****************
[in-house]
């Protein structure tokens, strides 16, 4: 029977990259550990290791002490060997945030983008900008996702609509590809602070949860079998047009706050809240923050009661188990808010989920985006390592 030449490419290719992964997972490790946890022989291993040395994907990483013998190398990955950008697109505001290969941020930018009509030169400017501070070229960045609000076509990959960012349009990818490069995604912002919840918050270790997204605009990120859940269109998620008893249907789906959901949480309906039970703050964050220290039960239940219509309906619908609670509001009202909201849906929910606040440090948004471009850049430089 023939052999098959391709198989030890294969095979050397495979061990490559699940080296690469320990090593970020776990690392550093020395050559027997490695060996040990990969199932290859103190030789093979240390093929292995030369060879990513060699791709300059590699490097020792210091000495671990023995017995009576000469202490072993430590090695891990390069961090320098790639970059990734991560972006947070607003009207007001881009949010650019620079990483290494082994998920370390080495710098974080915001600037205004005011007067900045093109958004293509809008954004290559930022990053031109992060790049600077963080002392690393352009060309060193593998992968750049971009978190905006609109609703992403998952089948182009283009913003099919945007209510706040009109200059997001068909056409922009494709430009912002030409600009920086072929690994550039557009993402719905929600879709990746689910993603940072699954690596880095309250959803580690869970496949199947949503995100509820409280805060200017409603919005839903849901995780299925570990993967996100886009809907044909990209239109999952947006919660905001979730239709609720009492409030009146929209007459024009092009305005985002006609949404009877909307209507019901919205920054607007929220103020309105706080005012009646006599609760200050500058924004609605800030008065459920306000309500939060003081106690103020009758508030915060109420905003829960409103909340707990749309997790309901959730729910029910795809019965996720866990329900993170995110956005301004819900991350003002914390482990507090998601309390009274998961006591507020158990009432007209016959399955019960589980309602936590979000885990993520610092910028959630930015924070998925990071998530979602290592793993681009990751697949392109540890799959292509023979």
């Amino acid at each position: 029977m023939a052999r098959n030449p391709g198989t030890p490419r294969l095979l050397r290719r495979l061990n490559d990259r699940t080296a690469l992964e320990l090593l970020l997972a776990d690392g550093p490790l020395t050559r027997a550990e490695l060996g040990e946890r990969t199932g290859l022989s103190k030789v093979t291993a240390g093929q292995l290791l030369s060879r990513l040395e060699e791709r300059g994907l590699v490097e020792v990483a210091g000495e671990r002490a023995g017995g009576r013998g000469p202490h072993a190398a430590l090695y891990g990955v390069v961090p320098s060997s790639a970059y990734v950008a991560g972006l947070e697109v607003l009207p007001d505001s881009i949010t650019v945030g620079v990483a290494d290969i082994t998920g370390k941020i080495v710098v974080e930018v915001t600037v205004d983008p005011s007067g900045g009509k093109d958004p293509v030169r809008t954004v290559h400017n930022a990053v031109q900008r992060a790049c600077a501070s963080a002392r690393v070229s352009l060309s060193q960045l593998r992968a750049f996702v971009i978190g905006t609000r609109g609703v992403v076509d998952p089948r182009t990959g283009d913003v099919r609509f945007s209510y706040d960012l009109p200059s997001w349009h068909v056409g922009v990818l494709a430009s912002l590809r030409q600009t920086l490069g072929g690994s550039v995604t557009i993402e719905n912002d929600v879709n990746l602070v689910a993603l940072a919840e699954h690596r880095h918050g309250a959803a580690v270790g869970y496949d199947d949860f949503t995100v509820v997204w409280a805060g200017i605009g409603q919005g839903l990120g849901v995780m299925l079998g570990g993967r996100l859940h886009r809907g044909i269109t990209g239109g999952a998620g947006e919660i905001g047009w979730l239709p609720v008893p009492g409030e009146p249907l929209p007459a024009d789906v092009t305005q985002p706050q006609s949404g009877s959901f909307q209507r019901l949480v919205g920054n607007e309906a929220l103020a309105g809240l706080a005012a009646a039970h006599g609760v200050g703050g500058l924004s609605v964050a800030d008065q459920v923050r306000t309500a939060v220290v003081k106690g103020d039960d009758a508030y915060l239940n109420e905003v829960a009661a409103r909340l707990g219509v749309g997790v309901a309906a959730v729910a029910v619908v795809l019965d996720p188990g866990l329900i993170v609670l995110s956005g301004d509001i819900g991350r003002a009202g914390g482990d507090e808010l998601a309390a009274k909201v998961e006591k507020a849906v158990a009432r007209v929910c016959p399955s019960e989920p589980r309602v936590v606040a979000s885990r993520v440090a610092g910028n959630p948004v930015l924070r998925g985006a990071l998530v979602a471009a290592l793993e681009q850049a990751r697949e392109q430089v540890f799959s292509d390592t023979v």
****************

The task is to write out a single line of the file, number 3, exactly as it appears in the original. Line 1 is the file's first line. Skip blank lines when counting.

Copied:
């Amino acid at each position: 029977m023939a052999r098959n030449p391709g198989t030890p490419r294969l095979l050397r290719r495979l061990n490559d990259r699940t080296a690469l992964e320990l090593l970020l997972a776990d690392g550093p490790l020395t050559r027997a550990e490695l060996g040990e946890r990969t199932g290859l022989s103190k030789v093979t291993a240390g093929q292995l290791l030369s060879r990513l040395e060699e791709r300059g994907l590699v490097e020792v990483a210091g000495e671990r002490a023995g017995g009576r013998g000469p202490h072993a190398a430590l090695y891990g990955v390069v961090p320098s060997s790639a970059y990734v950008a991560g972006l947070e697109v607003l009207p007001d505001s881009i949010t650019v945030g620079v990483a290494d290969i082994t998920g370390k941020i080495v710098v974080e930018v915001t600037v205004d983008p005011s007067g900045g009509k093109d958004p293509v030169r809008t954004v290559h400017n930022a990053v031109q900008r992060a790049c600077a501070s963080a002392r690393v070229s352009l060309s060193q960045l593998r992968a750049f996702v971009i978190g905006t609000r609109g609703v992403v076509d998952p089948r182009t990959g283009d913003v099919r609509f945007s209510y706040d960012l009109p200059s997001w349009h068909v056409g922009v990818l494709a430009s912002l590809r030409q600009t920086l490069g072929g690994s550039v995604t557009i993402e719905n912002d929600v879709n990746l602070v689910a993603l940072a919840e699954h690596r880095h918050g309250a959803a580690v270790g869970y496949d199947d949860f949503t995100v509820v997204w409280a805060g200017i605009g409603q919005g839903l990120g849901v995780m299925l079998g570990g993967r996100l859940h886009r809907g044909i269109t990209g239109g999952a998620g947006e919660i905001g047009w979730l239709p609720v008893p009492g409030e009146p249907l929209p007459a024009d789906v092009t305005q985002p706050q006609s949404g009877s959901f909307q209507r019901l949480v919205g920054n607007e309906a929220l103020a309105g809240l706080a005012a009646a039970h006599g609760v200050g703050g500058l924004s609605v964050a800030d008065q459920v923050r306000t309500a939060v220290v003081k106690g103020d039960d009758a508030y915060l239940n109420e905003v829960a009661a409103r909340l707990g219509v749309g997790v309901a309906a959730v729910a029910v619908v795809l019965d996720p188990g866990l329900i993170v609670l995110s956005g301004d509001i819900g991350r003002a009202g914390g482990d507090e808010l998601a309390a009274k909201v998961e006591k507020a849906v158990a009432r007209v929910c016959p399955s019960e989920p589980r309602v936590v606040a979000s885990r993520v440090a610092g910028n959630p948004v930015l924070r998925g985006a990071l998530v979602a471009a290592l793993e681009q850049a990751r697949e392109q430089v540890f799959s292509d390592t023979v």